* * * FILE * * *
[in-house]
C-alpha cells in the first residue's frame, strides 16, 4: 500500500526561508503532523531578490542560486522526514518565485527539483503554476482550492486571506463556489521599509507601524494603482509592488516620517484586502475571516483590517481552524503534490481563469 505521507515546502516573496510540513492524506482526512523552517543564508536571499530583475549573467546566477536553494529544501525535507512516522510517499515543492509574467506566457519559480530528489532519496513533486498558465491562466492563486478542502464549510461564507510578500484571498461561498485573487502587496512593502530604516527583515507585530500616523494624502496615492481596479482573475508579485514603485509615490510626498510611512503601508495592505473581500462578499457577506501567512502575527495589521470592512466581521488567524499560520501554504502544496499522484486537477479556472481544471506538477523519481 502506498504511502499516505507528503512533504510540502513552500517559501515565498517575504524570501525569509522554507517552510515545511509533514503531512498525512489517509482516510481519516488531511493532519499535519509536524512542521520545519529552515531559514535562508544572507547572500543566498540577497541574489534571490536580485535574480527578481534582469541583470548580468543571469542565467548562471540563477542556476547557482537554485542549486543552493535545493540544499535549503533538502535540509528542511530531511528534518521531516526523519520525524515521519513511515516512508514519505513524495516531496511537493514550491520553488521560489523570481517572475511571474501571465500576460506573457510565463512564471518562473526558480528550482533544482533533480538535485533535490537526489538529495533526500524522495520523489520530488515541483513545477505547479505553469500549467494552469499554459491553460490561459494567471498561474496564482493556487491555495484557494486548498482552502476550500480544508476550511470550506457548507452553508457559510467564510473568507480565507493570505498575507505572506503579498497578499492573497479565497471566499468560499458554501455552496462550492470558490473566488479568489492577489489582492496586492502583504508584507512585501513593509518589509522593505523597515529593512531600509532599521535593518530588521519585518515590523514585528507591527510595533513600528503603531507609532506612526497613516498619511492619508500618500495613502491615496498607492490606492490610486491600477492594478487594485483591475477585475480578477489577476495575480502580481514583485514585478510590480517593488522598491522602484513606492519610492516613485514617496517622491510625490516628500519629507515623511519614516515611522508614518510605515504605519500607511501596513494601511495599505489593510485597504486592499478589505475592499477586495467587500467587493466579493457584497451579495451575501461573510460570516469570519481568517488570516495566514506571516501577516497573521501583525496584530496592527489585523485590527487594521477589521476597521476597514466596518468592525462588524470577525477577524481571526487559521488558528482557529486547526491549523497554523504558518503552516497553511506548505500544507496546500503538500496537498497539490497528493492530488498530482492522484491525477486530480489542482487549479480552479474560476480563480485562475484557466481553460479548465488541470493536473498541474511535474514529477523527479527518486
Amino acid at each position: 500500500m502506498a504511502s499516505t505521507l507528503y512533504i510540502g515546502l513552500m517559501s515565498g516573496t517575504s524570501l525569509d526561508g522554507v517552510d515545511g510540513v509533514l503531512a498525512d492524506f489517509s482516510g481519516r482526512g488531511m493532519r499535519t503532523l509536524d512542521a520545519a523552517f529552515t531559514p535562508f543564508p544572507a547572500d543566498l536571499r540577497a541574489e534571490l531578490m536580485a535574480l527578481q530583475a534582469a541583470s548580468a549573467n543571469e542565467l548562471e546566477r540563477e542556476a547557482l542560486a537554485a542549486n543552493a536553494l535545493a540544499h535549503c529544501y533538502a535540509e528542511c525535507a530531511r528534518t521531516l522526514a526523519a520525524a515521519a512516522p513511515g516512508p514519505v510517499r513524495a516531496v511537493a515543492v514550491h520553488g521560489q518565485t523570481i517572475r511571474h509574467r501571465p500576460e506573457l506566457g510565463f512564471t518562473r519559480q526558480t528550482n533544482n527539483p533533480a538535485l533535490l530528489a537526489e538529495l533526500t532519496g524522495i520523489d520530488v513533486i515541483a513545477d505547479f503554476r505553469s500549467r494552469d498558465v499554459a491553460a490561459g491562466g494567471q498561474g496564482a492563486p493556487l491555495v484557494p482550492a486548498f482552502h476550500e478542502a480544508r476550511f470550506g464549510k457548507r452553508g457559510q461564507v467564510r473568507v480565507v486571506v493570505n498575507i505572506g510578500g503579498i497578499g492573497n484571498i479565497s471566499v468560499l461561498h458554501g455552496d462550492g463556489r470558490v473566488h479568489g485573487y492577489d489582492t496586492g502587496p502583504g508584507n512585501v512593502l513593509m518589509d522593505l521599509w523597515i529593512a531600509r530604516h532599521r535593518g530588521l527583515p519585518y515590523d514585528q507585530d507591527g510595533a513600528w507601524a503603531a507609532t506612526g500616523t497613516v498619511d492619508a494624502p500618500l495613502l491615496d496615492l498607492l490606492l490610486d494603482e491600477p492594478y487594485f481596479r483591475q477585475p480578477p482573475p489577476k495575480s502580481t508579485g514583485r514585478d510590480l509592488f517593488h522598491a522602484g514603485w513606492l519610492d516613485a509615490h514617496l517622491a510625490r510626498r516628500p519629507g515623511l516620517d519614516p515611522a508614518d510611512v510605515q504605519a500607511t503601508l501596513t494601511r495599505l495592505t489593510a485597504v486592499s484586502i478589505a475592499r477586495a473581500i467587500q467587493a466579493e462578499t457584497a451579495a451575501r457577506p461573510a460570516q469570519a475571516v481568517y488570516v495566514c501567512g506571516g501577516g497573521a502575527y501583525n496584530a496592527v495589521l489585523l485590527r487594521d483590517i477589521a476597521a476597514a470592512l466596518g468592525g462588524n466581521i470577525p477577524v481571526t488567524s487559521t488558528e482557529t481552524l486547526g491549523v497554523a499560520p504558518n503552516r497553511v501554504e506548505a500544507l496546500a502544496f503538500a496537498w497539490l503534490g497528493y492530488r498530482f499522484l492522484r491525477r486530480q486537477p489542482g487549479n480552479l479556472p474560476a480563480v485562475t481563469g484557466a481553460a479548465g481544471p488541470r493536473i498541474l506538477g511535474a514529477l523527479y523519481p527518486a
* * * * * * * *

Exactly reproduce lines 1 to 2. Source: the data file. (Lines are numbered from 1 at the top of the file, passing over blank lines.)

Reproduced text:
[in-house]
C-alpha cells in the first residue's frame, strides 16, 4: 500500500526561508503532523531578490542560486522526514518565485527539483503554476482550492486571506463556489521599509507601524494603482509592488516620517484586502475571516483590517481552524503534490481563469 505521507515546502516573496510540513492524506482526512523552517543564508536571499530583475549573467546566477536553494529544501525535507512516522510517499515543492509574467506566457519559480530528489532519496513533486498558465491562466492563486478542502464549510461564507510578500484571498461561498485573487502587496512593502530604516527583515507585530500616523494624502496615492481596479482573475508579485514603485509615490510626498510611512503601508495592505473581500462578499457577506501567512502575527495589521470592512466581521488567524499560520501554504502544496499522484486537477479556472481544471506538477523519481 502506498504511502499516505507528503512533504510540502513552500517559501515565498517575504524570501525569509522554507517552510515545511509533514503531512498525512489517509482516510481519516488531511493532519499535519509536524512542521520545519529552515531559514535562508544572507547572500543566498540577497541574489534571490536580485535574480527578481534582469541583470548580468543571469542565467548562471540563477542556476547557482537554485542549486543552493535545493540544499535549503533538502535540509528542511530531511528534518521531516526523519520525524515521519513511515516512508514519505513524495516531496511537493514550491520553488521560489523570481517572475511571474501571465500576460506573457510565463512564471518562473526558480528550482533544482533533480538535485533535490537526489538529495533526500524522495520523489520530488515541483513545477505547479505553469500549467494552469499554459491553460490561459494567471498561474496564482493556487491555495484557494486548498482552502476550500480544508476550511470550506457548507452553508457559510467564510473568507480565507493570505498575507505572506503579498497578499492573497479565497471566499468560499458554501455552496462550492470558490473566488479568489492577489489582492496586492502583504508584507512585501513593509518589509522593505523597515529593512531600509532599521535593518530588521519585518515590523514585528507591527510595533513600528503603531507609532506612526497613516498619511492619508500618500495613502491615496498607492490606492490610486491600477492594478487594485483591475477585475480578477489577476495575480502580481514583485514585478510590480517593488522598491522602484513606492519610492516613485514617496517622491510625490516628500519629507515623511519614516515611522508614518510605515504605519500607511501596513494601511495599505489593510485597504486592499478589505475592499477586495467587500467587493466579493457584497451579495451575501461573510460570516469570519481568517488570516495566514506571516501577516497573521501583525496584530496592527489585523485590527487594521477589521476597521476597514466596518468592525462588524470577525477577524481571526487559521488558528482557529486547526491549523497554523504558518503552516497553511506548505500544507496546500503538500496537498497539490497528493492530488498530482492522484491525477486530480489542482487549479480552479474560476480563480485562475484557466481553460479548465488541470493536473498541474511535474514529477523527479527518486